Using Bass Notes
Listening for bass notes is, to me, the easiest way to identify chords. Since the role of the bass in pop in rock music is generally to lay down the foundation of the music, and play the root (primary note) of most chords, all the information we need to identify chords can often be found in the bass part.
- pick a song that sounds relatively simple to play - one that doesn't move too quickly, and uses a basic strummed guitar part.
- now, listen to the guitar part, and identify when the chords are changing in the song.
- try to identify the bass part. The bass part in pop and rock music usually contains single notes, and is the lowest sounding instrument in the band.
- using your guitar, try and identify what note the bassist plays when the guitar chord changes. Slide your finger up the sixth string of your guitar, and try every note, until you find one that sounds like the recording.
- identify that note (eg. eighth fret on sixth string is a C)
- try playing different types of C chords (Cmajor, Cminor, C7, etc) at that point in the song
- when you find the right chord, move on to the next chord change
Identifying Open Strings
This technique is particularly handy when you have tried the bass note method of figuring out a chord, and failed miserably. Hope you've been honing your skills at hearing open strings ringing, because it comes in handy here too!
The concept is simple: listen for any open strings ringing in the recording, then find those same strings on your guitar. Now, rack your brain to remember all the chords you know that use those open strings, and try all of them, until you've found the proper chord. For example, if you were able to detect the open G and B strings ringing in the guitar part you were listening to, the chord could be an open G major chord, or an open E minor chord (actually, it could be a whole lot of chords, but we're keeping it simple here!) You would then try both chords, to see which one sounded correct.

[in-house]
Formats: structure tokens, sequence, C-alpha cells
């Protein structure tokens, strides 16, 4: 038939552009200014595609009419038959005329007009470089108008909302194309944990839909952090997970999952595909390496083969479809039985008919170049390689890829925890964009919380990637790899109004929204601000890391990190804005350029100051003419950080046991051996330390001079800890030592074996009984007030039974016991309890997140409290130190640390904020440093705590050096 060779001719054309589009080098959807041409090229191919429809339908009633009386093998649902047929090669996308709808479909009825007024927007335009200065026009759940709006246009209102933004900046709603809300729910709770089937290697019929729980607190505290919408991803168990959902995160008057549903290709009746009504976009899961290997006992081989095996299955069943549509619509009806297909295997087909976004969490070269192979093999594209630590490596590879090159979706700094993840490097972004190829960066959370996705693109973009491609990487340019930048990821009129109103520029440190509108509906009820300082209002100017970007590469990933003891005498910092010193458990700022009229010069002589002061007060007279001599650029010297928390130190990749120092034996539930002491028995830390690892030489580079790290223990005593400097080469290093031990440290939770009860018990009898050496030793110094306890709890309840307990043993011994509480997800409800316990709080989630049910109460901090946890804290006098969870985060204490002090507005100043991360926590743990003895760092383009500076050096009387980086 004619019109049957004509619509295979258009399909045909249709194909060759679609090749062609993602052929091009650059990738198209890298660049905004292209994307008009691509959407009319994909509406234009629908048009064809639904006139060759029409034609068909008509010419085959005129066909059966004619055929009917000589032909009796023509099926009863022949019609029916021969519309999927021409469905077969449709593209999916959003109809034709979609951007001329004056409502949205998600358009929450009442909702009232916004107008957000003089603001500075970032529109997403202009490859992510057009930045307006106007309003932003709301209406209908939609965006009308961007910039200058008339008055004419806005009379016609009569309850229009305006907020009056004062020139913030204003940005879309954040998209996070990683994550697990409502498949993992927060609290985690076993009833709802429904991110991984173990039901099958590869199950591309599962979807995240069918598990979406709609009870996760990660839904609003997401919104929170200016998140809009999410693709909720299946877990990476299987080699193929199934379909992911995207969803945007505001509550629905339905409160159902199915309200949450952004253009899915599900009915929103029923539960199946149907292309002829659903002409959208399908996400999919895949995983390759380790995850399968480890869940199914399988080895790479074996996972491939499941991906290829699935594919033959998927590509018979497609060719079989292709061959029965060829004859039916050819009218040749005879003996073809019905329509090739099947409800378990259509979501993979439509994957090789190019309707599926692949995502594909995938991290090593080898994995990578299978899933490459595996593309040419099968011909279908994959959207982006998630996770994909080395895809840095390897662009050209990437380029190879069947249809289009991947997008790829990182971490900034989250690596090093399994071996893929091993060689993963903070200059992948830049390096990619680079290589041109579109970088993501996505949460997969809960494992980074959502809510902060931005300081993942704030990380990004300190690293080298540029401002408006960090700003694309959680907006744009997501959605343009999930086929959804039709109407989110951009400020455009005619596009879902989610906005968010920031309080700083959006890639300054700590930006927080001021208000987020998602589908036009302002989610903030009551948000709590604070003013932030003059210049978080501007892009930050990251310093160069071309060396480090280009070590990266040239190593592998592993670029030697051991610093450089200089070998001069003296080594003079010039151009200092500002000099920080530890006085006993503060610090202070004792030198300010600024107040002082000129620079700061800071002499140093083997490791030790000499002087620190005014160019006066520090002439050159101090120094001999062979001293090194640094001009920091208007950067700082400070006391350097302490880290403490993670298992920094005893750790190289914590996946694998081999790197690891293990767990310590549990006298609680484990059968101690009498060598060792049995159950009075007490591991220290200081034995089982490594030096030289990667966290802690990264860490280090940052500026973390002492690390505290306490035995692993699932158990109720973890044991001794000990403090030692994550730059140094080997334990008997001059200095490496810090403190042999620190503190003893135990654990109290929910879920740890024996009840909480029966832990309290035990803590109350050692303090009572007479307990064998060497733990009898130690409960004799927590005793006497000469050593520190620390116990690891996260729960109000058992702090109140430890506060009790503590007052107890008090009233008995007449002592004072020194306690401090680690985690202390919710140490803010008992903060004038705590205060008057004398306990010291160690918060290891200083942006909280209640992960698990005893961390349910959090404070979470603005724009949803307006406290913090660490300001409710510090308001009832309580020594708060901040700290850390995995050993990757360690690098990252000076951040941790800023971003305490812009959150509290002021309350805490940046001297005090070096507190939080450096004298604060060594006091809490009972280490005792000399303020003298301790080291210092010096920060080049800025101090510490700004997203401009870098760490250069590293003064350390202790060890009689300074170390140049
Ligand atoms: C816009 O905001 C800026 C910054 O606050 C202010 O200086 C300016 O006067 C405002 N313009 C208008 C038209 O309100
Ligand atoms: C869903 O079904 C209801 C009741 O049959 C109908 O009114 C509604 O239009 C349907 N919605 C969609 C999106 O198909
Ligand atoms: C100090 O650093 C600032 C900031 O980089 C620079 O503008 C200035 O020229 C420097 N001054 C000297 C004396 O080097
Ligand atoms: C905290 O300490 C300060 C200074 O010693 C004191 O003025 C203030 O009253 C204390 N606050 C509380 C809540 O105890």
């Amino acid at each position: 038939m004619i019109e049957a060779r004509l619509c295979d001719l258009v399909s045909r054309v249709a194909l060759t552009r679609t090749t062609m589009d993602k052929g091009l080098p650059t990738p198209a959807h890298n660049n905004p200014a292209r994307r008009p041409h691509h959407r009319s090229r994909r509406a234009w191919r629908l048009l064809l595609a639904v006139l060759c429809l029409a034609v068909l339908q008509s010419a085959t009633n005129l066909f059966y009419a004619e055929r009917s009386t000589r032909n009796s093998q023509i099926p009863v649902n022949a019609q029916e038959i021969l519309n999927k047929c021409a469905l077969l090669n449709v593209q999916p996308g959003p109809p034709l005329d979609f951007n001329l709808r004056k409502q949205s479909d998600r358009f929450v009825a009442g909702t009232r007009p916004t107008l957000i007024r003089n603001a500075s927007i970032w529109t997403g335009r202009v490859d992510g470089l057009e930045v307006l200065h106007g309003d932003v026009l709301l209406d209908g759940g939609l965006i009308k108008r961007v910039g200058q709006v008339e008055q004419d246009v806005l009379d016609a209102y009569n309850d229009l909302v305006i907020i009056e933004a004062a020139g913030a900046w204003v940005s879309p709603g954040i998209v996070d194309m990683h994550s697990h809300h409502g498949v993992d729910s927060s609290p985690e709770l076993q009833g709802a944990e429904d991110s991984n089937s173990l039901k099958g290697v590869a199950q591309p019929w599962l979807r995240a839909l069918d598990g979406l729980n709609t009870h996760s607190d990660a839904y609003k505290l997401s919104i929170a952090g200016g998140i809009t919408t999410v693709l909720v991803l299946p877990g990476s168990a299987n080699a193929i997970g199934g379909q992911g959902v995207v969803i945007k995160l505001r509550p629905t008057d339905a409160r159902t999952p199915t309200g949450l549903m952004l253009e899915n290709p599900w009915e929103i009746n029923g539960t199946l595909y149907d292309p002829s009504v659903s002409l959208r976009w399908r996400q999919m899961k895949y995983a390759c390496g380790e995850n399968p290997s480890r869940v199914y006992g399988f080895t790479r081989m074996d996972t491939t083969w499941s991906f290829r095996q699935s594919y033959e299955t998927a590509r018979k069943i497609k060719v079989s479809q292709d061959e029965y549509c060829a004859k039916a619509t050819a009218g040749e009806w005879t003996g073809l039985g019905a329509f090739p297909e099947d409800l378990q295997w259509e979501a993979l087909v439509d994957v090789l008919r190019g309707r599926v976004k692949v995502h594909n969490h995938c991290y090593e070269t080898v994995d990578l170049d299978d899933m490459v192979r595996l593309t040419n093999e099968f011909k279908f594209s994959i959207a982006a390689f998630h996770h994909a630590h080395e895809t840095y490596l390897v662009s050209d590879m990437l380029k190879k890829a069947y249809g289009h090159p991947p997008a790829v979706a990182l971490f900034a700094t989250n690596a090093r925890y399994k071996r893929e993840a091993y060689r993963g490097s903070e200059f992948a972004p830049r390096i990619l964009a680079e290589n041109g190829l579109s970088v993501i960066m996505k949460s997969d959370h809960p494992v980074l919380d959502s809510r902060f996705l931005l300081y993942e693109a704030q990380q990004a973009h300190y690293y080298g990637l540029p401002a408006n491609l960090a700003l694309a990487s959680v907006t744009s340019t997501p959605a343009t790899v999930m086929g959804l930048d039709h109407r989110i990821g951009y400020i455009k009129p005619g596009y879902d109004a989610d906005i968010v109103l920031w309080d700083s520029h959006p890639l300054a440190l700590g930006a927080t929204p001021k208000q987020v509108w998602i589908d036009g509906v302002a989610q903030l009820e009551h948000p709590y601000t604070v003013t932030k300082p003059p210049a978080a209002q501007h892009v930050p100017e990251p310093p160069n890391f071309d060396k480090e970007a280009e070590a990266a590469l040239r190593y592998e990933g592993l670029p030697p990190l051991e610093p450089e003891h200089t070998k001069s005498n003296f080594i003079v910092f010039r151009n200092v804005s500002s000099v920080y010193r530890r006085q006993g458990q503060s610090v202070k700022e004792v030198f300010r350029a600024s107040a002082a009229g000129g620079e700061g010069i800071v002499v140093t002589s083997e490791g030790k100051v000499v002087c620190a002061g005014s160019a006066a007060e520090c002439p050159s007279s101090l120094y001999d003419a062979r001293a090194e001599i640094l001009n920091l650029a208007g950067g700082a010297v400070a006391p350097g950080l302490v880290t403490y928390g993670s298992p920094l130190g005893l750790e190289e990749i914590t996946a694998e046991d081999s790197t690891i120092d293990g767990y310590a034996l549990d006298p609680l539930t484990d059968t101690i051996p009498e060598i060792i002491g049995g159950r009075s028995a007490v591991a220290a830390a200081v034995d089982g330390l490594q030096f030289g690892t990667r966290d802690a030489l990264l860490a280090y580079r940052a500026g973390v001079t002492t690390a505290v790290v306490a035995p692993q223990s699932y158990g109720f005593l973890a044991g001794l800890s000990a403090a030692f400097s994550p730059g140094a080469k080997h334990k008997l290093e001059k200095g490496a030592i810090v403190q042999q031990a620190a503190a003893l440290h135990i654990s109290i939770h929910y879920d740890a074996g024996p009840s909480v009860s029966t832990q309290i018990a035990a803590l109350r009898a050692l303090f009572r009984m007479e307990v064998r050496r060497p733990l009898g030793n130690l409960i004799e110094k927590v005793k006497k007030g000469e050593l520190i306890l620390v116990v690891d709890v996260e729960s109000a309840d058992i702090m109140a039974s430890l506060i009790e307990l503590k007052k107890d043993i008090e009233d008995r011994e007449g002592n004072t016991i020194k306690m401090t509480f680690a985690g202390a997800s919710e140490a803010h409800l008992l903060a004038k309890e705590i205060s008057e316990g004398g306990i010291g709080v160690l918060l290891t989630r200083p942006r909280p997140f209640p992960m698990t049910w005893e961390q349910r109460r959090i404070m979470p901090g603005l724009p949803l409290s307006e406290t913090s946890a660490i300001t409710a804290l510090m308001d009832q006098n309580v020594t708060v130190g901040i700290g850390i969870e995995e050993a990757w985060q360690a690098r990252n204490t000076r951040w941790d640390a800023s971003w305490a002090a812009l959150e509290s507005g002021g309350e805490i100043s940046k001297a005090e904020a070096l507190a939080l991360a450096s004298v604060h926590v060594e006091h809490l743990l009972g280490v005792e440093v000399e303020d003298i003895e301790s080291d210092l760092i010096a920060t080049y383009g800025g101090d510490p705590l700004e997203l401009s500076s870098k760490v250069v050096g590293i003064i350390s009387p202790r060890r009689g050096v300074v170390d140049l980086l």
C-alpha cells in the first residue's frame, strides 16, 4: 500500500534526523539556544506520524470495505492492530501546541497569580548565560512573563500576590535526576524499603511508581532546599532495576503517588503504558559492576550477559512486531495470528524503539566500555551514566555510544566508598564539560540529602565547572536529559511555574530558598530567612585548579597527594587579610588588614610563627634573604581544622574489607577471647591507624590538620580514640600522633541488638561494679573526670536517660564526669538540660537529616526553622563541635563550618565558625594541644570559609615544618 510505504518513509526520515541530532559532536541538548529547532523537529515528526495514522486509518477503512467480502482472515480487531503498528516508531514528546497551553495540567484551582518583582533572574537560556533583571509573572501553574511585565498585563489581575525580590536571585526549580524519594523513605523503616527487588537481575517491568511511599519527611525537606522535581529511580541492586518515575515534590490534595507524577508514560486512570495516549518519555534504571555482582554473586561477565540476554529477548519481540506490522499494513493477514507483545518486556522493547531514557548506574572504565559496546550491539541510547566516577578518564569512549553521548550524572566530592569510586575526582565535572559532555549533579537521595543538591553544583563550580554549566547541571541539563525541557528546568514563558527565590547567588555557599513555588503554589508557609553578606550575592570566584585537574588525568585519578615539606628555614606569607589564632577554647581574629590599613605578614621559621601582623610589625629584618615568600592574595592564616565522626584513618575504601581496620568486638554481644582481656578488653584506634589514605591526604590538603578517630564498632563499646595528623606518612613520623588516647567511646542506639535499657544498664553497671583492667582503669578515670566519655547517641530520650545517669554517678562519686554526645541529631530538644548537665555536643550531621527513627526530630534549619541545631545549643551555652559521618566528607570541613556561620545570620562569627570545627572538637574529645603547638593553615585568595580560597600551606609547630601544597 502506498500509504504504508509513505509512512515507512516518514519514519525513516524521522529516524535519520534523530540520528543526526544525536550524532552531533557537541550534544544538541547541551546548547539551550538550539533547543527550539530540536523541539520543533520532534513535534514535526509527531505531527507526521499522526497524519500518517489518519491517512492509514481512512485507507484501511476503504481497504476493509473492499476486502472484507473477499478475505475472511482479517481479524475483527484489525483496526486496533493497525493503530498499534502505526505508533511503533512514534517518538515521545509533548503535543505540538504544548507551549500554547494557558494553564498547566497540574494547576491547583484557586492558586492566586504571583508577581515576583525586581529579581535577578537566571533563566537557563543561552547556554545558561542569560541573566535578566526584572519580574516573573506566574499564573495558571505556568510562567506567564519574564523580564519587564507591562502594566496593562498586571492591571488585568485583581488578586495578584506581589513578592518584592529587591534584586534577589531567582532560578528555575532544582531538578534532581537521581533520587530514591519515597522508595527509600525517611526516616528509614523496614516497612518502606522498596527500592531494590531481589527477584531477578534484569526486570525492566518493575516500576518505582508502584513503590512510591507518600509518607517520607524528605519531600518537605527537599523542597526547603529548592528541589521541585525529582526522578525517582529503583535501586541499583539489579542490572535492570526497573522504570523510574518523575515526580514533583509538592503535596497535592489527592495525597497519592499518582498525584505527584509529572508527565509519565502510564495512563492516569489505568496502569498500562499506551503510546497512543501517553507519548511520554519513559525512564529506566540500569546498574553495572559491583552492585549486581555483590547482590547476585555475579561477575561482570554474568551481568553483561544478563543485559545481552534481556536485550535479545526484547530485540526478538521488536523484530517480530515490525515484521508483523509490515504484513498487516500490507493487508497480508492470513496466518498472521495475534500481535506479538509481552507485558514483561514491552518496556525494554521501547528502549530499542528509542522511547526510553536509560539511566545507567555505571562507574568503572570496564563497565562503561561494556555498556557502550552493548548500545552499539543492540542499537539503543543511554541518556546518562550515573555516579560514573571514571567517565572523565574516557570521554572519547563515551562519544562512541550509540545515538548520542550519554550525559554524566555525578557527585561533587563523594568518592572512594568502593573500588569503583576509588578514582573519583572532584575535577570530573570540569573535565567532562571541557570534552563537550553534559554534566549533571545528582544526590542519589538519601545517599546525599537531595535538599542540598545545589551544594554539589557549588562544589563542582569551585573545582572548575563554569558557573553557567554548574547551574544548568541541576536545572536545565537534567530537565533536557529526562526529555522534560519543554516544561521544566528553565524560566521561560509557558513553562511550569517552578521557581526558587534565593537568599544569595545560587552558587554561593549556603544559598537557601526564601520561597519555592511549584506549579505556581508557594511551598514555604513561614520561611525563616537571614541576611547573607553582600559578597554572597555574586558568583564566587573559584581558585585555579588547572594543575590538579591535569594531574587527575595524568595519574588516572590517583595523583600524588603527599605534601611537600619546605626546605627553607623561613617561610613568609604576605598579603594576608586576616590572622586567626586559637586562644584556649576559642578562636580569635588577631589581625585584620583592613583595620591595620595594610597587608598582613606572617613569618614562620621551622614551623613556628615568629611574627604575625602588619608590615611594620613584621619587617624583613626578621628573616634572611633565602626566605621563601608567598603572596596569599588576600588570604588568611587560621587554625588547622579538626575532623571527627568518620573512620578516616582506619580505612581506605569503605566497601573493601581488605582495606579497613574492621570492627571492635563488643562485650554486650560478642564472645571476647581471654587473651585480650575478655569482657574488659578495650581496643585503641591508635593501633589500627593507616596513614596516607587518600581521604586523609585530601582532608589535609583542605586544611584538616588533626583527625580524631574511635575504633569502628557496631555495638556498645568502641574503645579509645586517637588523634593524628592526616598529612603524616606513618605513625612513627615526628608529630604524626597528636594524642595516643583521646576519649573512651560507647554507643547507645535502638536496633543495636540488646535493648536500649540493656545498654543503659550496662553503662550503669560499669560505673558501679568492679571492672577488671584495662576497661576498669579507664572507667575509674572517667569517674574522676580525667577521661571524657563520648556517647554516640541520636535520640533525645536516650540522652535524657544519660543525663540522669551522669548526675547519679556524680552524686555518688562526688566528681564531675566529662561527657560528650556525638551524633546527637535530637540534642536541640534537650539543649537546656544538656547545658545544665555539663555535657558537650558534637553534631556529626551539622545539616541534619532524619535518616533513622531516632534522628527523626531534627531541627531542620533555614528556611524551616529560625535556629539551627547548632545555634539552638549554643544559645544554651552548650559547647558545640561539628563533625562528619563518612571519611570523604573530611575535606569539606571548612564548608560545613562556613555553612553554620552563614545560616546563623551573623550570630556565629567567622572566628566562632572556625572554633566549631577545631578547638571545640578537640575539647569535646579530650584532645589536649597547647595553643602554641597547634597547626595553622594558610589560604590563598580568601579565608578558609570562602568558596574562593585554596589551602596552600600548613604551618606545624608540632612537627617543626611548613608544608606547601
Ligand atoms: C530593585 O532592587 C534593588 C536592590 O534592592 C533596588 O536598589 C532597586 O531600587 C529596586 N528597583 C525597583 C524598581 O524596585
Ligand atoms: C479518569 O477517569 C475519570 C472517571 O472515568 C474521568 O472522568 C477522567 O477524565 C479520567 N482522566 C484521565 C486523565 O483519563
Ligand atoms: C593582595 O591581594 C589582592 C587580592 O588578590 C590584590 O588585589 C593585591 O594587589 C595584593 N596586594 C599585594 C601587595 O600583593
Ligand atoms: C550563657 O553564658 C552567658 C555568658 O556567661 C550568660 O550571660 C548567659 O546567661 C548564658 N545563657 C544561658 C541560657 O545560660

Note by Note Method
This is admittedly a laborious method of figuring out chords, but sometimes, it's a necessary evil. The concept is simple... simply listen to the chord on the recording again and again, picking out any notes you can hear, and trying to replicate them on guitar. If you're lucky, after you get a couple notes, you'll recognize the chord. Sometimes, however, you just won't know the chord at all, so you have to put it together one note at a time. This can be extremely frustrating, but hey, no one promised this would be easy! And have faith that, while you're working, you're also training your ear, so next time, it will be a little easier.
With just a little bit of knowledge, we can also make it mucheasier to anticipate what the chord *could* be, without even picking up a guitar to try and figure it out. We'll finish up by using basic theory to help figure out songs.